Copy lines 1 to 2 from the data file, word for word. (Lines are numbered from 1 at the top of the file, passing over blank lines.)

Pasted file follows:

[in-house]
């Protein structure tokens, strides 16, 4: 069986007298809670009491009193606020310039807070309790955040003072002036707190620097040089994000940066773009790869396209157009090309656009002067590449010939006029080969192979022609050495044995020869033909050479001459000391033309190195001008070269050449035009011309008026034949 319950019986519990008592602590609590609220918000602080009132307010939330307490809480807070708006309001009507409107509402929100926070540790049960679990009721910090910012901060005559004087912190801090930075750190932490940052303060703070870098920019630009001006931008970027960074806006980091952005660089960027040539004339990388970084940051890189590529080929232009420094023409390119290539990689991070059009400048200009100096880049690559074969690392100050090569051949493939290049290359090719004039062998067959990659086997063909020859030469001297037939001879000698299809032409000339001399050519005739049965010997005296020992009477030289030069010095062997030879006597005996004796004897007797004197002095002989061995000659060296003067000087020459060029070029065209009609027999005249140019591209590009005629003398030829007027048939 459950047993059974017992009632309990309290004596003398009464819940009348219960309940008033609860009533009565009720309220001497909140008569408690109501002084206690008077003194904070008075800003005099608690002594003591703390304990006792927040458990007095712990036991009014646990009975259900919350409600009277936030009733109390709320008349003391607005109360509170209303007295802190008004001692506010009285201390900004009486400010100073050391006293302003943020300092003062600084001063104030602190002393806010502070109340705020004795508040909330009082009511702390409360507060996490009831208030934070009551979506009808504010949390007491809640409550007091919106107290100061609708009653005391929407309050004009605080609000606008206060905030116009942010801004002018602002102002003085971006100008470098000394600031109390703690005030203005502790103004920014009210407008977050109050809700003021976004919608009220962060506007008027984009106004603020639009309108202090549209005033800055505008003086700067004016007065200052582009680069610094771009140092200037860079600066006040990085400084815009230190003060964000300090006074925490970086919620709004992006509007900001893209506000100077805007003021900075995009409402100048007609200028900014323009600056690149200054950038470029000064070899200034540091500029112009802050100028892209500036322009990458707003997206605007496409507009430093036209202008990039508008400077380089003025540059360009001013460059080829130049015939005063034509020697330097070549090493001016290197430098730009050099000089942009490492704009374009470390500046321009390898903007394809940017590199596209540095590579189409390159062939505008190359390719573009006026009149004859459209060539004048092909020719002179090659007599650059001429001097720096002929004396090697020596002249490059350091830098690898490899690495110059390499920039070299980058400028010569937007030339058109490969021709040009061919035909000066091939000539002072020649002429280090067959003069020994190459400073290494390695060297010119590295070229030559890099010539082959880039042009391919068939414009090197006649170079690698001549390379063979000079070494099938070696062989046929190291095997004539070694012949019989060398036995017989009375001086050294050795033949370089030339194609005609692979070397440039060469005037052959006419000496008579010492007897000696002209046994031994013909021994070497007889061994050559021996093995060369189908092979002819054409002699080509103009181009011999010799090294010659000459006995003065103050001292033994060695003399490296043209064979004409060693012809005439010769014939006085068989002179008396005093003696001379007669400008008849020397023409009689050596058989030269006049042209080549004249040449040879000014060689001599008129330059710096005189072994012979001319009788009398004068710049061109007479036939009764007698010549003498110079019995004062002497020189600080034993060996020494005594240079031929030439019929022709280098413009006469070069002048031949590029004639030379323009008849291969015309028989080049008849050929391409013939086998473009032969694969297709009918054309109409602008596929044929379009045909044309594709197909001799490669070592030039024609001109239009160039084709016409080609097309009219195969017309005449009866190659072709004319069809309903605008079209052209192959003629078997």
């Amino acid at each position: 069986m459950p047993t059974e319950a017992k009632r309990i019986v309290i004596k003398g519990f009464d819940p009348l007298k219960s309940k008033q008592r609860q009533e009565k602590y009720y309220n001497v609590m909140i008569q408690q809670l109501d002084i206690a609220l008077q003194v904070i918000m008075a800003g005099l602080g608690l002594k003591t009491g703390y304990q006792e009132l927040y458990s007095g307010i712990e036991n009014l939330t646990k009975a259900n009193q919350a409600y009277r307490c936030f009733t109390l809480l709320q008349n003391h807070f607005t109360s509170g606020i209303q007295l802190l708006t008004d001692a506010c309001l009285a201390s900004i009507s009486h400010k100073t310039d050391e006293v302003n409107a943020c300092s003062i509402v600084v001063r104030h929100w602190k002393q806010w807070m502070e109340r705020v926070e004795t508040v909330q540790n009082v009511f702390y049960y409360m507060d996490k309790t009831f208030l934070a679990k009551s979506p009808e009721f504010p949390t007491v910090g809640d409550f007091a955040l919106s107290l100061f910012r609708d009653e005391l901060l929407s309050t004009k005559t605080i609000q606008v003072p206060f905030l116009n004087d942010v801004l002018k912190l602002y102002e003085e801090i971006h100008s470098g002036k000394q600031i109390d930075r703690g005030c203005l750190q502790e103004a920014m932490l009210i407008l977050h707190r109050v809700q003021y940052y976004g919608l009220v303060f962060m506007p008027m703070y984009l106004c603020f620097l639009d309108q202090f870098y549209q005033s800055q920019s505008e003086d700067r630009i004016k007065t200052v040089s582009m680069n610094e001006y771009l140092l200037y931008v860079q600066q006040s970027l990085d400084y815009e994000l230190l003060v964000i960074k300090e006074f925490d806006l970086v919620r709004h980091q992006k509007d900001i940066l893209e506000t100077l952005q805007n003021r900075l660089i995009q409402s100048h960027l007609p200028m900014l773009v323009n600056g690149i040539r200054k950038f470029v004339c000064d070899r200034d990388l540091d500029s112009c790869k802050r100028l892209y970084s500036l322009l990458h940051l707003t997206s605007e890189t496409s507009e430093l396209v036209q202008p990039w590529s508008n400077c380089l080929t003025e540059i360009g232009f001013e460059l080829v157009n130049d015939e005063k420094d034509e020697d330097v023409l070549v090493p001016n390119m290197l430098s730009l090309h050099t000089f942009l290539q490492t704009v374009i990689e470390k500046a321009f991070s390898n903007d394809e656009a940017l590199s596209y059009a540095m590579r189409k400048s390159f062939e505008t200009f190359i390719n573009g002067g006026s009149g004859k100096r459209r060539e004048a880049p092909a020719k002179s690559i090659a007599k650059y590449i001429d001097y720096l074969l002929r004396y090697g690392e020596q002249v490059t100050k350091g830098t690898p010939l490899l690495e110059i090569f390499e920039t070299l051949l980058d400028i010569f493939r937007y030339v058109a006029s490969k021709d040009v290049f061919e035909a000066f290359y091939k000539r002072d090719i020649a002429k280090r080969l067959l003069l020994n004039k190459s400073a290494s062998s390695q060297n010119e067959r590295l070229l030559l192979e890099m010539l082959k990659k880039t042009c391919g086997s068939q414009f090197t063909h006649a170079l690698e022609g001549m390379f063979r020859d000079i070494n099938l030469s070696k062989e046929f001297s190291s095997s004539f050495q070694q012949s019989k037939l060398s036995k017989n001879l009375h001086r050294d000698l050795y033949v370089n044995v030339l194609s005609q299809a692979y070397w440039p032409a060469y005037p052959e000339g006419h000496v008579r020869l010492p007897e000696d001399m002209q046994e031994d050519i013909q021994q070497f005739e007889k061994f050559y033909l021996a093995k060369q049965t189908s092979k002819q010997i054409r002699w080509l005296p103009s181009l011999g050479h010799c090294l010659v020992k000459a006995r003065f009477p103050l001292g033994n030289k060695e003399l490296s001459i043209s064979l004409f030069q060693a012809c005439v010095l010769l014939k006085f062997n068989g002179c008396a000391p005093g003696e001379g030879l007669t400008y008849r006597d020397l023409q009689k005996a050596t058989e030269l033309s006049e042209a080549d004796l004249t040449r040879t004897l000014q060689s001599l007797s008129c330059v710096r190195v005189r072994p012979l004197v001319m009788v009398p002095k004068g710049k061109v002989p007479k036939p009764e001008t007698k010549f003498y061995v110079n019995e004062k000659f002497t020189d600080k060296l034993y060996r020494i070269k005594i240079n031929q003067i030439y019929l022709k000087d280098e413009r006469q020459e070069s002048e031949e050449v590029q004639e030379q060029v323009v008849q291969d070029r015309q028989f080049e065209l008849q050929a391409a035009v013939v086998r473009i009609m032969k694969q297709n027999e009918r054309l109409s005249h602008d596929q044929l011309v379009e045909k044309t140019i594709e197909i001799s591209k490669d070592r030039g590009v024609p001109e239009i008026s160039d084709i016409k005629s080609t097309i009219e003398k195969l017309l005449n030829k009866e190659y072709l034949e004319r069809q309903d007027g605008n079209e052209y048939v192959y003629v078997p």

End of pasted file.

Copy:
[in-house]
């Protein structure tokens, strides 16, 4: 069986007298809670009491009193606020310039807070309790955040003072002036707190620097040089994000940066773009790869396209157009090309656009002067590449010939006029080969192979022609050495044995020869033909050479001459000391033309190195001008070269050449035009011309008026034949 319950019986519990008592602590609590609220918000602080009132307010939330307490809480807070708006309001009507409107509402929100926070540790049960679990009721910090910012901060005559004087912190801090930075750190932490940052303060703070870098920019630009001006931008970027960074806006980091952005660089960027040539004339990388970084940051890189590529080929232009420094023409390119290539990689991070059009400048200009100096880049690559074969690392100050090569051949493939290049290359090719004039062998067959990659086997063909020859030469001297037939001879000698299809032409000339001399050519005739049965010997005296020992009477030289030069010095062997030879006597005996004796004897007797004197002095002989061995000659060296003067000087020459060029070029065209009609027999005249140019591209590009005629003398030829007027048939 459950047993059974017992009632309990309290004596003398009464819940009348219960309940008033609860009533009565009720309220001497909140008569408690109501002084206690008077003194904070008075800003005099608690002594003591703390304990006792927040458990007095712990036991009014646990009975259900919350409600009277936030009733109390709320008349003391607005109360509170209303007295802190008004001692506010009285201390900004009486400010100073050391006293302003943020300092003062600084001063104030602190002393806010502070109340705020004795508040909330009082009511702390409360507060996490009831208030934070009551979506009808504010949390007491809640409550007091919106107290100061609708009653005391929407309050004009605080609000606008206060905030116009942010801004002018602002102002003085971006100008470098000394600031109390703690005030203005502790103004920014009210407008977050109050809700003021976004919608009220962060506007008027984009106004603020639009309108202090549209005033800055505008003086700067004016007065200052582009680069610094771009140092200037860079600066006040990085400084815009230190003060964000300090006074925490970086919620709004992006509007900001893209506000100077805007003021900075995009409402100048007609200028900014323009600056690149200054950038470029000064070899200034540091500029112009802050100028892209500036322009990458707003997206605007496409507009430093036209202008990039508008400077380089003025540059360009001013460059080829130049015939005063034509020697330097070549090493001016290197430098730009050099000089942009490492704009374009470390500046321009390898903007394809940017590199596209540095590579189409390159062939505008190359390719573009006026009149004859459209060539004048092909020719002179090659007599650059001429001097720096002929004396090697020596002249490059350091830098690898490899690495110059390499920039070299980058400028010569937007030339058109490969021709040009061919035909000066091939000539002072020649002429280090067959003069020994190459400073290494390695060297010119590295070229030559890099010539082959880039042009391919068939414009090197006649170079690698001549390379063979000079070494099938070696062989046929190291095997004539070694012949019989060398036995017989009375001086050294050795033949370089030339194609005609692979070397440039060469005037052959006419000496008579010492007897000696002209046994031994013909021994070497007889061994050559021996093995060369189908092979002819054409002699080509103009181009011999010799090294010659000459006995003065103050001292033994060695003399490296043209064979004409060693012809005439010769014939006085068989002179008396005093003696001379007669400008008849020397023409009689050596058989030269006049042209080549004249040449040879000014060689001599008129330059710096005189072994012979001319009788009398004068710049061109007479036939009764007698010549003498110079019995004062002497020189600080034993060996020494005594240079031929030439019929022709280098413009006469070069002048031949590029004639030379323009008849291969015309028989080049008849050929391409013939086998473009032969694969297709009918054309109409602008596929044929379009045909044309594709197909001799490669070592030039024609001109239009160039084709016409080609097309009219195969017309005449009866190659072709004319069809309903605008079209052209192959003629078997």